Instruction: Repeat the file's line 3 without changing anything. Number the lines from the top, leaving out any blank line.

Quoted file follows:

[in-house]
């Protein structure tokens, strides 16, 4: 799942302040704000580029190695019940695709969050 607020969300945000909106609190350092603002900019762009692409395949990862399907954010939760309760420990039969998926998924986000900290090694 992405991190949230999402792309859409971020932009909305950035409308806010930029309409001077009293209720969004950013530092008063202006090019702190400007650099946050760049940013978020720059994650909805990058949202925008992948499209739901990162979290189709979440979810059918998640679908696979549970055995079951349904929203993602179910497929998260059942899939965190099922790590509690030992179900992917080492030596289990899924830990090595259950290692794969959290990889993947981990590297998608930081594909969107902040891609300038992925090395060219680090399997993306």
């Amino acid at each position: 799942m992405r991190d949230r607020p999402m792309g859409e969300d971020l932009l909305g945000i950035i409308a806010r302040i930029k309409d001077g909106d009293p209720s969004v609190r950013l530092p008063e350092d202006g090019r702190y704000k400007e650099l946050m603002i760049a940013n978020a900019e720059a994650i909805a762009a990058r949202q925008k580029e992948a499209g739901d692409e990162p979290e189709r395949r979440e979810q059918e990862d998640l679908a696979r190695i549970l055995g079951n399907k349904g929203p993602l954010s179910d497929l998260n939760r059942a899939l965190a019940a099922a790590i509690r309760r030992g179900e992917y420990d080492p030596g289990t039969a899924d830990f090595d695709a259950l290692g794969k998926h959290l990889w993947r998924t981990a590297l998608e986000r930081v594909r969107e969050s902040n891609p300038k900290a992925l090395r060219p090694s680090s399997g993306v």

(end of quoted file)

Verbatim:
């Amino acid at each position: 799942m992405r991190d949230r607020p999402m792309g859409e969300d971020l932009l909305g945000i950035i409308a806010r302040i930029k309409d001077g909106d009293p209720s969004v609190r950013l530092p008063e350092d202006g090019r702190y704000k400007e650099l946050m603002i760049a940013n978020a900019e720059a994650i909805a762009a990058r949202q925008k580029e992948a499209g739901d692409e990162p979290e189709r395949r979440e979810q059918e990862d998640l679908a696979r190695i549970l055995g079951n399907k349904g929203p993602l954010s179910d497929l998260n939760r059942a899939l965190a019940a099922a790590i509690r309760r030992g179900e992917y420990d080492p030596g289990t039969a899924d830990f090595d695709a259950l290692g794969k998926h959290l990889w993947r998924t981990a590297l998608e986000r930081v594909r969107e969050s902040n891609p300038k900290a992925l090395r060219p090694s680090s399997g993306v």